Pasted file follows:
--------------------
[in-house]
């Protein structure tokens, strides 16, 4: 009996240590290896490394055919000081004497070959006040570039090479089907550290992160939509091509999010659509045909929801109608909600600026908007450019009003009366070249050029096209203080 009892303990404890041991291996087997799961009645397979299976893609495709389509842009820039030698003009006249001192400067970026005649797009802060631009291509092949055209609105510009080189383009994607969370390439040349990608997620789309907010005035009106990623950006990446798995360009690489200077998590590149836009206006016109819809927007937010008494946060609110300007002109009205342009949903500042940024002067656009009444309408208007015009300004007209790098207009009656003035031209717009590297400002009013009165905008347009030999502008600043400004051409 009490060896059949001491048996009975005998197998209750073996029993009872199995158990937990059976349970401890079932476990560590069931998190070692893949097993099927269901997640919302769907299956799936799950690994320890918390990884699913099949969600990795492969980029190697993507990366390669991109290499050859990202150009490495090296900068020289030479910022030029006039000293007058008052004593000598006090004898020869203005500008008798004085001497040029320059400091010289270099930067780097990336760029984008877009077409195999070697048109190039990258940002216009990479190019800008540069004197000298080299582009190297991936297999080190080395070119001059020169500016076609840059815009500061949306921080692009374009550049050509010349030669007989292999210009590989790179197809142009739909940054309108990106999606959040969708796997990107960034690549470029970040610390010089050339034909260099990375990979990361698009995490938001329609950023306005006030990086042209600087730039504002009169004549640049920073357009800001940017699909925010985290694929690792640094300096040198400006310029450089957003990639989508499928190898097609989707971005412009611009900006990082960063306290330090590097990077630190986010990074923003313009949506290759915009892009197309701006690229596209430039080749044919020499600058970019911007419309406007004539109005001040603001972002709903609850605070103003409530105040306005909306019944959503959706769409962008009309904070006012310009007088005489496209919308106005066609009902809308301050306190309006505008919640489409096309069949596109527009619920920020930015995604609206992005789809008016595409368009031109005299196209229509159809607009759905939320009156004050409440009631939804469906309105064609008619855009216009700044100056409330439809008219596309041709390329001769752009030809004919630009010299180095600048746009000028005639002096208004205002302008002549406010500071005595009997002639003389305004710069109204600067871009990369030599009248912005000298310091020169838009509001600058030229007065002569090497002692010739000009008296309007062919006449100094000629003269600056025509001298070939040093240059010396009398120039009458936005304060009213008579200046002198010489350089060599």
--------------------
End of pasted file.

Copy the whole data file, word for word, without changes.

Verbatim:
[in-house]
């Protein structure tokens, strides 16, 4: 009996240590290896490394055919000081004497070959006040570039090479089907550290992160939509091509999010659509045909929801109608909600600026908007450019009003009366070249050029096209203080 009892303990404890041991291996087997799961009645397979299976893609495709389509842009820039030698003009006249001192400067970026005649797009802060631009291509092949055209609105510009080189383009994607969370390439040349990608997620789309907010005035009106990623950006990446798995360009690489200077998590590149836009206006016109819809927007937010008494946060609110300007002109009205342009949903500042940024002067656009009444309408208007015009300004007209790098207009009656003035031209717009590297400002009013009165905008347009030999502008600043400004051409 009490060896059949001491048996009975005998197998209750073996029993009872199995158990937990059976349970401890079932476990560590069931998190070692893949097993099927269901997640919302769907299956799936799950690994320890918390990884699913099949969600990795492969980029190697993507990366390669991109290499050859990202150009490495090296900068020289030479910022030029006039000293007058008052004593000598006090004898020869203005500008008798004085001497040029320059400091010289270099930067780097990336760029984008877009077409195999070697048109190039990258940002216009990479190019800008540069004197000298080299582009190297991936297999080190080395070119001059020169500016076609840059815009500061949306921080692009374009550049050509010349030669007989292999210009590989790179197809142009739909940054309108990106999606959040969708796997990107960034690549470029970040610390010089050339034909260099990375990979990361698009995490938001329609950023306005006030990086042209600087730039504002009169004549640049920073357009800001940017699909925010985290694929690792640094300096040198400006310029450089957003990639989508499928190898097609989707971005412009611009900006990082960063306290330090590097990077630190986010990074923003313009949506290759915009892009197309701006690229596209430039080749044919020499600058970019911007419309406007004539109005001040603001972002709903609850605070103003409530105040306005909306019944959503959706769409962008009309904070006012310009007088005489496209919308106005066609009902809308301050306190309006505008919640489409096309069949596109527009619920920020930015995604609206992005789809008016595409368009031109005299196209229509159809607009759905939320009156004050409440009631939804469906309105064609008619855009216009700044100056409330439809008219596309041709390329001769752009030809004919630009010299180095600048746009000028005639002096208004205002302008002549406010500071005595009997002639003389305004710069109204600067871009990369030599009248912005000298310091020169838009509001600058030229007065002569090497002692010739000009008296309007062919006449100094000629003269600056025509001298070939040093240059010396009398120039009458936005304060009213008579200046002198010489350089060599």